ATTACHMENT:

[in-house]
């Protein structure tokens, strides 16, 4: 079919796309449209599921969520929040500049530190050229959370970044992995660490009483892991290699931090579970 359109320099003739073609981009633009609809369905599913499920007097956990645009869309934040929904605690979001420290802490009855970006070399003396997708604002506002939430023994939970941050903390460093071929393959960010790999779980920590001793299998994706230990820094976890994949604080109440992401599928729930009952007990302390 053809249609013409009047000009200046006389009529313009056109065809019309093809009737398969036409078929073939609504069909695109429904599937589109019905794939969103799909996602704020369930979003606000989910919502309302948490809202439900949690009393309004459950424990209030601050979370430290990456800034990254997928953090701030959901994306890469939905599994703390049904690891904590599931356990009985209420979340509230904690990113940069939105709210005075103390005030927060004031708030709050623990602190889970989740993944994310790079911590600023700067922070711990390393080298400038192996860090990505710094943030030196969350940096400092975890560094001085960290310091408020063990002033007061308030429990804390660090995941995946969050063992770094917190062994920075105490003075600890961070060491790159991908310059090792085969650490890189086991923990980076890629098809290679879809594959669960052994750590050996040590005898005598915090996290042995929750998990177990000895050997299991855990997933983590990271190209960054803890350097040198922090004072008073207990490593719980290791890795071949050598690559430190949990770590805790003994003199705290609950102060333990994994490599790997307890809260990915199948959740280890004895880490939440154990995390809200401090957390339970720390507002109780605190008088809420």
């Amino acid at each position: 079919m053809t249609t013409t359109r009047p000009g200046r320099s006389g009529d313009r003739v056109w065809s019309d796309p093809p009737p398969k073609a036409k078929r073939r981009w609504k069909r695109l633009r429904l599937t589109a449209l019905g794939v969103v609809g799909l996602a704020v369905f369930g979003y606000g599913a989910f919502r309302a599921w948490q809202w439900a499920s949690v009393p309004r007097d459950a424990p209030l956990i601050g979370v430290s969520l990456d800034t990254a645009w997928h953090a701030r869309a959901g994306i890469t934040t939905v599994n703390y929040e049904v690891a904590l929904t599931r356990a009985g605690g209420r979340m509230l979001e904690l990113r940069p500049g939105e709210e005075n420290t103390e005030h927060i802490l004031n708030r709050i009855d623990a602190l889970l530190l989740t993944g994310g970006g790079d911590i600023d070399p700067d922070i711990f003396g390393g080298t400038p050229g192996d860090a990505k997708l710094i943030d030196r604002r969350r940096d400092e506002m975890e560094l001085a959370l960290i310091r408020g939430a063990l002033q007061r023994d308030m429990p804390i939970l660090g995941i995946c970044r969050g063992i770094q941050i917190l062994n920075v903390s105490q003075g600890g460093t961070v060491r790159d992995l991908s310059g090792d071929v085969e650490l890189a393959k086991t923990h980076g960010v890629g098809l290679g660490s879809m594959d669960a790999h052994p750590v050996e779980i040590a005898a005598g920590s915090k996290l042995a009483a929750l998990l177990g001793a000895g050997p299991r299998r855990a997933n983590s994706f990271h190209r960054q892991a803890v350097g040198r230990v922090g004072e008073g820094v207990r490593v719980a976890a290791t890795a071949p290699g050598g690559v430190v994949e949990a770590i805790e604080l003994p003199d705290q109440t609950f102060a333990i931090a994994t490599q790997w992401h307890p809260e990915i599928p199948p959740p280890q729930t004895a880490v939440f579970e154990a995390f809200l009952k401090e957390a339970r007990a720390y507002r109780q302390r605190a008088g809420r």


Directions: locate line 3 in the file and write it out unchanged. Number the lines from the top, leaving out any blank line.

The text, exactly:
């Amino acid at each position: 079919m053809t249609t013409t359109r009047p000009g200046r320099s006389g009529d313009r003739v056109w065809s019309d796309p093809p009737p398969k073609a036409k078929r073939r981009w609504k069909r695109l633009r429904l599937t589109a449209l019905g794939v969103v609809g799909l996602a704020v369905f369930g979003y606000g599913a989910f919502r309302a599921w948490q809202w439900a499920s949690v009393p309004r007097d459950a424990p209030l956990i601050g979370v430290s969520l990456d800034t990254a645009w997928h953090a701030r869309a959901g994306i890469t934040t939905v599994n703390y929040e049904v690891a904590l929904t599931r356990a009985g605690g209420r979340m509230l979001e904690l990113r940069p500049g939105e709210e005075n420290t103390e005030h927060i802490l004031n708030r709050i009855d623990a602190l889970l530190l989740t993944g994310g970006g790079d911590i600023d070399p700067d922070i711990f003396g390393g080298t400038p050229g192996d860090a990505k997708l710094i943030d030196r604002r969350r940096d400092e506002m975890e560094l001085a959370l960290i310091r408020g939430a063990l002033q007061r023994d308030m429990p804390i939970l660090g995941i995946c970044r969050g063992i770094q941050i917190l062994n920075v903390s105490q003075g600890g460093t961070v060491r790159d992995l991908s310059g090792d071929v085969e650490l890189a393959k086991t923990h980076g960010v890629g098809l290679g660490s879809m594959d669960a790999h052994p750590v050996e779980i040590a005898a005598g920590s915090k996290l042995a009483a929750l998990l177990g001793a000895g050997p299991r299998r855990a997933n983590s994706f990271h190209r960054q892991a803890v350097g040198r230990v922090g004072e008073g820094v207990r490593v719980a976890a290791t890795a071949p290699g050598g690559v430190v994949e949990a770590i805790e604080l003994p003199d705290q109440t609950f102060a333990i931090a994994t490599q790997w992401h307890p809260e990915i599928p199948p959740p280890q729930t004895a880490v939440f579970e154990a995390f809200l009952k401090e957390a339970r007990a720390y507002r109780q302390r605190a008088g809420r």